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In field theory, one typically encounters integrals of the form:

$$ \mathcal{Z}[J] = \int \mathcal{D}[\phi] \exp \left( - \frac{1}{2} \int d^Dx d^Dx' \ \phi(x)A(x,x')\phi(x')+ \int d^Dx \phi(x) J(x)\right). $$

This can easily be done by discretizing space, and assuming that $A(x,x')$ is real and symmetric so that it is diagonalizable. Suppose however that there are multiple fields $\phi_a(x)$, and a path integral of the form

$$\mathcal{Z}[J] = \int \mathcal{D}[\phi] \exp \left( - \frac{1}{2}\int d^Dx d^Dx' \ \phi_i(x)A^{ij}(x,x')\phi_j(x')+ \int d^Dx \phi(x) J(x) \right).$$

What is the condition on $A^{ij}(x,x')$ such that I can write

$$\mathcal{Z}[J] \propto \exp \left( \frac{1}{2}\int d^Dx d^Dx' \ J_i(x)[A^{-1}]^{ij}(x,x')J_j(x') \right)?$$ Any help will be appreciated.

My ideas: Fixing two $x$ and $x'$, and requiring $A^{ij}(x,x')=A^{ji}(x,x')$, we could write $A(x,x') = O^T D(x,x') O$, diagonalizing the $3 \times 3$ matrix. Then, performing the transformation $\tilde{\phi}_a = O_{ab} \phi_b$, would break the integral into three independent components, one for each $\tilde{\phi}_a$. Relabelling $\tilde{J} = O^T J$, yields

$$\mathcal{Z}[J] \propto \exp \left( \frac{1}{2}\int d^Dx d^Dx' \ J(x)[A^{-1}]^{ij}(x,x')J_j(x') \right).$$

However, is it sufficient if $A^{ij}(x,x')=A^{ji}(x',x)$ instead of just $A^{ij}(x,x')=A^{ji}(x,x')$?

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  1. We may assume w.l.o.g. that the integral kernel $$A(x,x^{\prime})_{ik}=A(x^{\prime},x)_{ki}\tag{1}$$ is symmetric (because an antisymmetric part would not be visible under the integral/summation).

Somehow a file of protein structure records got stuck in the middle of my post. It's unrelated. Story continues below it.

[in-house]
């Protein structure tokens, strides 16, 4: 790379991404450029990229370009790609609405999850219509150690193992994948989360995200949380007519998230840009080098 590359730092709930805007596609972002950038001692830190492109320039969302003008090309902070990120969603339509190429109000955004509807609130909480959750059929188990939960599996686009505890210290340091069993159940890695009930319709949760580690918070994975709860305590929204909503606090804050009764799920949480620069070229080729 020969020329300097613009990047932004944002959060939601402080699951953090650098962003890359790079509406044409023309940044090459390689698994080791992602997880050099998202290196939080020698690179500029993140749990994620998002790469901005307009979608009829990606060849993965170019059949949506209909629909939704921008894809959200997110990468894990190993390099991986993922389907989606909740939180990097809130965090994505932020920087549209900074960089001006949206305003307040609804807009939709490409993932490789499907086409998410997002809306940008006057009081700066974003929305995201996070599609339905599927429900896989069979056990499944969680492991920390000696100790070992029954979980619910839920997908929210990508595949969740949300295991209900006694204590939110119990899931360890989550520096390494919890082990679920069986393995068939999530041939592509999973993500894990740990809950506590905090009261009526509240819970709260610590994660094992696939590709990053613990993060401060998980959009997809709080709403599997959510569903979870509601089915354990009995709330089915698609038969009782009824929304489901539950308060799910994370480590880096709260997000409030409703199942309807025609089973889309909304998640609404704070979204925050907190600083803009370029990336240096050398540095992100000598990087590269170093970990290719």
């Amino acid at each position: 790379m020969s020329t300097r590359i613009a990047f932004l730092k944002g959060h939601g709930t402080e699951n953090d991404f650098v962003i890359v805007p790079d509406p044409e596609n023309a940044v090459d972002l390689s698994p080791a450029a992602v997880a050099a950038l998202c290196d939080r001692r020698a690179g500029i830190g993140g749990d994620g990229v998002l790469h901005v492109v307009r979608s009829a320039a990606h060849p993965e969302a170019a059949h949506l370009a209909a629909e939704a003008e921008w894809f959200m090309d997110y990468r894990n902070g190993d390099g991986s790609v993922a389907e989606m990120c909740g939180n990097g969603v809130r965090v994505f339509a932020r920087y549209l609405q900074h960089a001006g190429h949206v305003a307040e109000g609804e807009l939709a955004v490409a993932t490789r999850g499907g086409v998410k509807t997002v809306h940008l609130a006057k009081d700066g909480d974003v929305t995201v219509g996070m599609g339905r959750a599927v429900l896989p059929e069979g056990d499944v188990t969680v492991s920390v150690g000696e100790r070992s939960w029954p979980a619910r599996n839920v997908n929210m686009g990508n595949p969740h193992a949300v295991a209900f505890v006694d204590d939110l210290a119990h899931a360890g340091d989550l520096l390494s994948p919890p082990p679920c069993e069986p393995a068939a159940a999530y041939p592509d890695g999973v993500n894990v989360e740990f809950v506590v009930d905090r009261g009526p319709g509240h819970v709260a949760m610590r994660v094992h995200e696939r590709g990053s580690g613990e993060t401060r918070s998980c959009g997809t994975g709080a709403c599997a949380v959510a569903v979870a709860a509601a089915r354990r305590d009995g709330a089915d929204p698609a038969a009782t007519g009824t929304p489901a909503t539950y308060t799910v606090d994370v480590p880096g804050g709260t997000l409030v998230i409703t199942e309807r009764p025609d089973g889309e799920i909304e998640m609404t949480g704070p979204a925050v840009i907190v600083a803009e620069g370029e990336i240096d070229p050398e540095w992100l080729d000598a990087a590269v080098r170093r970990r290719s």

2. Assuming that the fields $\phi^i\in\mathbb{R}$ are real, in order for the Gaussian functional integral to formally be convergent, the real integral kernel $${\rm Re}A(x,x^{\prime})_{ik}\tag{2} $$ should correspond to a positive definite (and hence invertible) operator$^1$.

  3. One may show that the condition (2) in principle implies that the complex integral kernel $A(x,x^{\prime})_{ik}$ corresponds to an invertible operator, so that the Gaussian formula is well-defined.

  4. For the corresponding finite-dimensional Gaussian integral, see e.g. this related Math.SE post.

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$^1$ There are subtleties with unbounded operators, domains, selfadjoint extensions, etc., that we ignore in this answer.

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